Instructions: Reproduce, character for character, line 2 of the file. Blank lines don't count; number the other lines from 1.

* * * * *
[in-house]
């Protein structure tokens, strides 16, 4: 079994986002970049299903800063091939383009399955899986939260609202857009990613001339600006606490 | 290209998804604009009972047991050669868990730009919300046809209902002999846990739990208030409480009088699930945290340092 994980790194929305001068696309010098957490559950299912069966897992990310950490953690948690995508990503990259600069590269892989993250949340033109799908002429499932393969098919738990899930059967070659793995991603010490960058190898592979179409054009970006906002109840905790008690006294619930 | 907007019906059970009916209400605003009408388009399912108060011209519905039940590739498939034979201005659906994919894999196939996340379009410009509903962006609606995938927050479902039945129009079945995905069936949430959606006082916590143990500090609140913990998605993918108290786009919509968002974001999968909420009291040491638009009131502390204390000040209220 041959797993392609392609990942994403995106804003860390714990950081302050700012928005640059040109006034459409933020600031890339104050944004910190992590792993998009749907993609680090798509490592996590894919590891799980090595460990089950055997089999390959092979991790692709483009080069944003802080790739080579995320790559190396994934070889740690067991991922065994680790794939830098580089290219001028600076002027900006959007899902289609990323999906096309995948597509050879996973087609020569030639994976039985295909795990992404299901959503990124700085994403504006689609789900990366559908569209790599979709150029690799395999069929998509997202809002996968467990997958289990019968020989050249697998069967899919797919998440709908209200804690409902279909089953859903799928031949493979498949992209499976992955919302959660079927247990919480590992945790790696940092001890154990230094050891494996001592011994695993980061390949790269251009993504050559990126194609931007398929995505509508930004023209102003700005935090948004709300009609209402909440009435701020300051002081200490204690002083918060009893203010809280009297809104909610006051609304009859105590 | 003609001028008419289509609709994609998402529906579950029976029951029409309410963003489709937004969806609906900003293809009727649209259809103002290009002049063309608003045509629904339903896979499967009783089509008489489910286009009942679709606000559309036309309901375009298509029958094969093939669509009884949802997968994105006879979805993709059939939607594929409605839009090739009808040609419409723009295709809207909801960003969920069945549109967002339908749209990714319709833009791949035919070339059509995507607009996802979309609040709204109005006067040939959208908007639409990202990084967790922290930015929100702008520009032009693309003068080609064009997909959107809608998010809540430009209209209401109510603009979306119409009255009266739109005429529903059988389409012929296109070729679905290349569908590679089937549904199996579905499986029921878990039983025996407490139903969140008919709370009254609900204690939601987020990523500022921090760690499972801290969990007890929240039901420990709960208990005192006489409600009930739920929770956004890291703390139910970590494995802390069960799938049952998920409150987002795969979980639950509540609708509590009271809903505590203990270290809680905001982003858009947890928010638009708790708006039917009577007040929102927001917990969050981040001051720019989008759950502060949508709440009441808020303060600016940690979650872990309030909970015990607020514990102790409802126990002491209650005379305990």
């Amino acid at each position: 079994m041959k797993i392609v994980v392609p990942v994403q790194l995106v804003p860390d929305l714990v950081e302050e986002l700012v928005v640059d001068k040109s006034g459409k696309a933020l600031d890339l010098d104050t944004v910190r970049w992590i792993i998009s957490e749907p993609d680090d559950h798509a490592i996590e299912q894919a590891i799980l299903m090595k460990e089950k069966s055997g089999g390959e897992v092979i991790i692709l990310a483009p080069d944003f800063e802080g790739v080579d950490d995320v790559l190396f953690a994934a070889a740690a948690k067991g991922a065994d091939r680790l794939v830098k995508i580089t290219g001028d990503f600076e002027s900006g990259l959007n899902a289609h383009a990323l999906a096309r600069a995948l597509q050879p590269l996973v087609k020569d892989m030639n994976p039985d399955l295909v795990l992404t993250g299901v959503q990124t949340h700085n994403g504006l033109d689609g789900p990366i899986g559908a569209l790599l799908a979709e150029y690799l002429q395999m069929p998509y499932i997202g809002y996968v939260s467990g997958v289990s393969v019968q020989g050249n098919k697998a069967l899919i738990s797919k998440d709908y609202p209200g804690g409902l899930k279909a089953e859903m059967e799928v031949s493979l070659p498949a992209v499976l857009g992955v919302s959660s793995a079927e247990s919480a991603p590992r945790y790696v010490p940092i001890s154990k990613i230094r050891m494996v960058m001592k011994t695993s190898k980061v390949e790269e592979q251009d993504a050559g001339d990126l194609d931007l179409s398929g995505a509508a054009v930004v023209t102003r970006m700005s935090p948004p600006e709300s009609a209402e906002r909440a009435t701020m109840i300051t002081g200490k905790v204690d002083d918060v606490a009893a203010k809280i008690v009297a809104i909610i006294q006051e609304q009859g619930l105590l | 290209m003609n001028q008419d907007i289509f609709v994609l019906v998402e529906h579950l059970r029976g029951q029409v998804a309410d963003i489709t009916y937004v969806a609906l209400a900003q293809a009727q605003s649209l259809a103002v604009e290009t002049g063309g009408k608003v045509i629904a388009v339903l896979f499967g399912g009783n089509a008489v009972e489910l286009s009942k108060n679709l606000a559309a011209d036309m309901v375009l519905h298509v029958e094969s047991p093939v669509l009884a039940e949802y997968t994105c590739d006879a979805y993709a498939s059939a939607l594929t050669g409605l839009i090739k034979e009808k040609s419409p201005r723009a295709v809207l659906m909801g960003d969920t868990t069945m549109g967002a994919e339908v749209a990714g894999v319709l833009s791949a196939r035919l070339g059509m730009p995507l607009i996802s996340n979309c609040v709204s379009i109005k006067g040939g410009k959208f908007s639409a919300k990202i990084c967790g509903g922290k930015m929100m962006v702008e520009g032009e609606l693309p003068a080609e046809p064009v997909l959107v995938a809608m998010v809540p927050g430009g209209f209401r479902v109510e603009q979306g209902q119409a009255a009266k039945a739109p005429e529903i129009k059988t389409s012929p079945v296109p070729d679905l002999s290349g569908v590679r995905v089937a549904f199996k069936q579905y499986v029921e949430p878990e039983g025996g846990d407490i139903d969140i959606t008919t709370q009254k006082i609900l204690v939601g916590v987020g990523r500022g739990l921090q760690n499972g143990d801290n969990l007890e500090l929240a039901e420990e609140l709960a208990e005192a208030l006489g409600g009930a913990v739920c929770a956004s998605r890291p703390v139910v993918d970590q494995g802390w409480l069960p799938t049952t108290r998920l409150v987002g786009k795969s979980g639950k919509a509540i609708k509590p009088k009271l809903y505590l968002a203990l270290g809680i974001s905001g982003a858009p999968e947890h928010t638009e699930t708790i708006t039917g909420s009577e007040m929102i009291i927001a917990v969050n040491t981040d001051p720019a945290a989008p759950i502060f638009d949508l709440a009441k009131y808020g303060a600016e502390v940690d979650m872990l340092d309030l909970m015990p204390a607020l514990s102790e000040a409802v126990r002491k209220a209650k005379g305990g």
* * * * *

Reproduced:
């Protein structure tokens, strides 16, 4: 079994986002970049299903800063091939383009399955899986939260609202857009990613001339600006606490 | 290209998804604009009972047991050669868990730009919300046809209902002999846990739990208030409480009088699930945290340092 994980790194929305001068696309010098957490559950299912069966897992990310950490953690948690995508990503990259600069590269892989993250949340033109799908002429499932393969098919738990899930059967070659793995991603010490960058190898592979179409054009970006906002109840905790008690006294619930 | 907007019906059970009916209400605003009408388009399912108060011209519905039940590739498939034979201005659906994919894999196939996340379009410009509903962006609606995938927050479902039945129009079945995905069936949430959606006082916590143990500090609140913990998605993918108290786009919509968002974001999968909420009291040491638009009131502390204390000040209220 041959797993392609392609990942994403995106804003860390714990950081302050700012928005640059040109006034459409933020600031890339104050944004910190992590792993998009749907993609680090798509490592996590894919590891799980090595460990089950055997089999390959092979991790692709483009080069944003802080790739080579995320790559190396994934070889740690067991991922065994680790794939830098580089290219001028600076002027900006959007899902289609990323999906096309995948597509050879996973087609020569030639994976039985295909795990992404299901959503990124700085994403504006689609789900990366559908569209790599979709150029690799395999069929998509997202809002996968467990997958289990019968020989050249697998069967899919797919998440709908209200804690409902279909089953859903799928031949493979498949992209499976992955919302959660079927247990919480590992945790790696940092001890154990230094050891494996001592011994695993980061390949790269251009993504050559990126194609931007398929995505509508930004023209102003700005935090948004709300009609209402909440009435701020300051002081200490204690002083918060009893203010809280009297809104909610006051609304009859105590 | 003609001028008419289509609709994609998402529906579950029976029951029409309410963003489709937004969806609906900003293809009727649209259809103002290009002049063309608003045509629904339903896979499967009783089509008489489910286009009942679709606000559309036309309901375009298509029958094969093939669509009884949802997968994105006879979805993709059939939607594929409605839009090739009808040609419409723009295709809207909801960003969920069945549109967002339908749209990714319709833009791949035919070339059509995507607009996802979309609040709204109005006067040939959208908007639409990202990084967790922290930015929100702008520009032009693309003068080609064009997909959107809608998010809540430009209209209401109510603009979306119409009255009266739109005429529903059988389409012929296109070729679905290349569908590679089937549904199996579905499986029921878990039983025996407490139903969140008919709370009254609900204690939601987020990523500022921090760690499972801290969990007890929240039901420990709960208990005192006489409600009930739920929770956004890291703390139910970590494995802390069960799938049952998920409150987002795969979980639950509540609708509590009271809903505590203990270290809680905001982003858009947890928010638009708790708006039917009577007040929102927001917990969050981040001051720019989008759950502060949508709440009441808020303060600016940690979650872990309030909970015990607020514990102790409802126990002491209650005379305990």